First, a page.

But Ben Bernanke doesn't have responsibility for the rest of the world and, unfortunately, there will be challenging unintended consequences of his actions last week on other emerging economies.

Specifically, China and other economies -- like Hong Kong -- with their currencies pegged to the US dollar will feel added inflationary pressures on their already strong economies. Simply put, Bernanke's explicit prescription for healing the U.S. economy is now gas being poured on to already hot economies who bounced back remarkably quickly from the crisis two years ago.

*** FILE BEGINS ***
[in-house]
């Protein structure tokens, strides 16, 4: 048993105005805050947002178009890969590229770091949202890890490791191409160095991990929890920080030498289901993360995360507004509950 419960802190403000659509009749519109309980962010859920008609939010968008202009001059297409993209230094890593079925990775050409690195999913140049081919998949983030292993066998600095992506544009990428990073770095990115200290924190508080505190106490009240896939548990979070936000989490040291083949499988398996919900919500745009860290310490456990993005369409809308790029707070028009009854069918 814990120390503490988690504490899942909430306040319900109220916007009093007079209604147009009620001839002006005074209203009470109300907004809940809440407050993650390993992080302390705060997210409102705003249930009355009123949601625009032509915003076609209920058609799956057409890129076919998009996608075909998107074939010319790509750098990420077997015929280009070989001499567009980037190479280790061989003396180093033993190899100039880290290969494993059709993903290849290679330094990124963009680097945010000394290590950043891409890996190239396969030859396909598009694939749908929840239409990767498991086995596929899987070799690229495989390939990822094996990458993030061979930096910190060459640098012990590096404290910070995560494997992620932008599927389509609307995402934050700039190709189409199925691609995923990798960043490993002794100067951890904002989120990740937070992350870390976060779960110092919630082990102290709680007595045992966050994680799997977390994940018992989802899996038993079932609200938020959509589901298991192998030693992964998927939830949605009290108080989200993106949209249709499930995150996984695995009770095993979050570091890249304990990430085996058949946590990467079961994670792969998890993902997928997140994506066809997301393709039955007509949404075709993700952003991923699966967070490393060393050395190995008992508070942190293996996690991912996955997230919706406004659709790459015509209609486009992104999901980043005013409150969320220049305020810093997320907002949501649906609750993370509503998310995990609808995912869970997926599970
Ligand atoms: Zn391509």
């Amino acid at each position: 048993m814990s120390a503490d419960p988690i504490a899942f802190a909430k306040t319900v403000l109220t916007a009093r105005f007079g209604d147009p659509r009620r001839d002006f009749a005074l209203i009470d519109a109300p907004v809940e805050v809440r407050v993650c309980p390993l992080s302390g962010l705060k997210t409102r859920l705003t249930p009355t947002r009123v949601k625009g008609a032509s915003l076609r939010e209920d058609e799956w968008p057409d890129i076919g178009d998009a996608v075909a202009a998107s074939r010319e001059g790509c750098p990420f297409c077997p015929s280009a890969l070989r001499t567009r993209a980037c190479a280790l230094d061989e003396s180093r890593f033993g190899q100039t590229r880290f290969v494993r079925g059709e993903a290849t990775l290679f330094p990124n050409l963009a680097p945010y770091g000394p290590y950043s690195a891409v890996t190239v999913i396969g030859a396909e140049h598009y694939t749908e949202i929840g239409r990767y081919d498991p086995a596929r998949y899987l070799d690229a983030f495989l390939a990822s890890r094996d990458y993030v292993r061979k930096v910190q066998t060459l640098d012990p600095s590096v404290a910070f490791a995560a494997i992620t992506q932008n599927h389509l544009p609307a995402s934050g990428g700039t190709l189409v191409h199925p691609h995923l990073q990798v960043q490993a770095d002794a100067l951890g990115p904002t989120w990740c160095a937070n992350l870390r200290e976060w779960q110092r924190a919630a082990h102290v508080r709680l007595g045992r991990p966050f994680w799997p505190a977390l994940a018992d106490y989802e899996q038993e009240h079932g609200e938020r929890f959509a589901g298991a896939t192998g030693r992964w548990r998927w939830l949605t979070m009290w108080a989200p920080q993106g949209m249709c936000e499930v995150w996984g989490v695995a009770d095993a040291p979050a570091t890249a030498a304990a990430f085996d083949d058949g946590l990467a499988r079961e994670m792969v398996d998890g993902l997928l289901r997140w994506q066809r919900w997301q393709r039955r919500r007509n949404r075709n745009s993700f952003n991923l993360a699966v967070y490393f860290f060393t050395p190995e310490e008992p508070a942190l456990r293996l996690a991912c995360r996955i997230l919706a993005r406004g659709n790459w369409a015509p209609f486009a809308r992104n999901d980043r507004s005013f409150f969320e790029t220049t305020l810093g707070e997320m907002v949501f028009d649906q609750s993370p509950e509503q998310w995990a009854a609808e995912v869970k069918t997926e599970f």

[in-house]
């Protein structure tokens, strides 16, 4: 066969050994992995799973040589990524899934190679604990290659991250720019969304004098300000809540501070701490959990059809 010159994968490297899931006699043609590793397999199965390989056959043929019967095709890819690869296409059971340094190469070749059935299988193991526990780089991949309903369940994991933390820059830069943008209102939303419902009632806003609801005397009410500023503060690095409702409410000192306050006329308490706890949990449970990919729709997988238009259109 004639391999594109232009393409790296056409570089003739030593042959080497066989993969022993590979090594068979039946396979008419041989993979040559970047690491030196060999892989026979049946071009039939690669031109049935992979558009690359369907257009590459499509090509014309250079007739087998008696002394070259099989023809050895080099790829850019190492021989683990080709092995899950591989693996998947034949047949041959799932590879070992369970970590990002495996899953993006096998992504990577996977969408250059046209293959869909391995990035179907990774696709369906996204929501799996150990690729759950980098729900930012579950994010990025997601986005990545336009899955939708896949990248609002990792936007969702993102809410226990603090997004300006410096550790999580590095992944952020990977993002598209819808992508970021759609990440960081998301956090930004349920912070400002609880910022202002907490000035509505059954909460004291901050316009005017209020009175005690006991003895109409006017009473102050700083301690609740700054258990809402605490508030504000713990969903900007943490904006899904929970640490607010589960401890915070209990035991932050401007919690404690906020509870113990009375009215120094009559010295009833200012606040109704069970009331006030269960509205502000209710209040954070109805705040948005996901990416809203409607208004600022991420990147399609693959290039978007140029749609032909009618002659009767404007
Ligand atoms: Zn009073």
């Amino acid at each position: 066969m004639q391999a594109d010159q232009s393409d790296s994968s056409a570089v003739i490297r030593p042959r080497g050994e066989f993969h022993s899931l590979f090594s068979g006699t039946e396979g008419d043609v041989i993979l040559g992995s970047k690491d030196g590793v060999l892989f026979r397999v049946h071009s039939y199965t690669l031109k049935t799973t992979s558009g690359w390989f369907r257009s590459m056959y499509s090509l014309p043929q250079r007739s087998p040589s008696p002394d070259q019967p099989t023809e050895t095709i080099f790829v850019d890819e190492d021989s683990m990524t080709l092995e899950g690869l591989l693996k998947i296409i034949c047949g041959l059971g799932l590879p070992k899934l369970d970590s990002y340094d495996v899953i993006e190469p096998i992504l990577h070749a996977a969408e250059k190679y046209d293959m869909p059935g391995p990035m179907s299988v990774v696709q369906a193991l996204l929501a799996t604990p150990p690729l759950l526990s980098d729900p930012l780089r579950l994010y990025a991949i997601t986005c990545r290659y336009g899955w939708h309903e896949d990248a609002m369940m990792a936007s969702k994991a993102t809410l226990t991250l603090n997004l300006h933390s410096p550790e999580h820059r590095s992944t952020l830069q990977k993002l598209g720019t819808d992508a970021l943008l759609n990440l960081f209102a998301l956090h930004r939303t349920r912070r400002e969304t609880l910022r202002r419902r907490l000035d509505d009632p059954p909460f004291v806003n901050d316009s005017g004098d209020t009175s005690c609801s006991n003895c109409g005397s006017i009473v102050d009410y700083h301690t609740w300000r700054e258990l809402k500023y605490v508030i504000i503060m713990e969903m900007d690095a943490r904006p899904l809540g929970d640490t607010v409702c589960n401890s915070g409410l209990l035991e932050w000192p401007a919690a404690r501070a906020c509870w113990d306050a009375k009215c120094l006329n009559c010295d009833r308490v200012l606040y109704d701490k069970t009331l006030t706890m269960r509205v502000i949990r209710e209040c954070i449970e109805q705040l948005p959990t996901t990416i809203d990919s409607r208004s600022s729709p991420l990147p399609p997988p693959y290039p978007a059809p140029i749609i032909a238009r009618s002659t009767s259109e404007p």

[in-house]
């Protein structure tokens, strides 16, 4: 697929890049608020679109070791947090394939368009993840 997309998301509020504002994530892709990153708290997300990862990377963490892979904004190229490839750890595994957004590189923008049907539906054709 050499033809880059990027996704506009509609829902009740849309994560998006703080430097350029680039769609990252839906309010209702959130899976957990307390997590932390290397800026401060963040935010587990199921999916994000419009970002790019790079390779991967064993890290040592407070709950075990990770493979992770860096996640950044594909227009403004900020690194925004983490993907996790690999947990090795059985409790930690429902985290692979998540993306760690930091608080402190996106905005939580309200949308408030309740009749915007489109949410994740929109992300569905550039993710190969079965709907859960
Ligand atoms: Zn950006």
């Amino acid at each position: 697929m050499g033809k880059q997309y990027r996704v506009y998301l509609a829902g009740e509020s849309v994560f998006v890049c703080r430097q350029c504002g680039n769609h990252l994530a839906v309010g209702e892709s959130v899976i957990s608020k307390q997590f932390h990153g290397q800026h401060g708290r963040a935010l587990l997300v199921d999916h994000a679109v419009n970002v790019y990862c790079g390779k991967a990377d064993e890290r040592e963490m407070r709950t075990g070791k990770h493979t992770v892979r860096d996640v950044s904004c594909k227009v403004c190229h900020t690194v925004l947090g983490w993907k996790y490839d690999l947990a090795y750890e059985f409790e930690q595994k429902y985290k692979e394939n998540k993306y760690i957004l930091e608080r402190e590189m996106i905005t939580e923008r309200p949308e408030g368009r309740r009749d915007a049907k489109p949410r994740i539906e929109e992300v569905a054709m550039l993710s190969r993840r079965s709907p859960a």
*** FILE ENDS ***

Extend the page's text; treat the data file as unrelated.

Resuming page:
In a recent letter to his investors, renowned hedge fund manager Paul Tudor Jones complained about the Chinese yuan's peg to the US dollar: "On January 1, 1994, China devalued its currency by 50% in a single day, and since then has experienced a manufacturing boom. After 15 years of impressive productivity gains relative to its trading partners, though, it now resists the smallest appreciation.... "As someone who has traded foreign exchange since 1980, I believe the RMB/USD rate is currently the single most important of all exchange rates. It not only drives the largest foreign trade relationship in the world, it also drives virtually every other exchange rate globally. Dozens of other emerging market countries suppress their exchange rate against the US dollar because the RMB is effectively pegged to the dollar."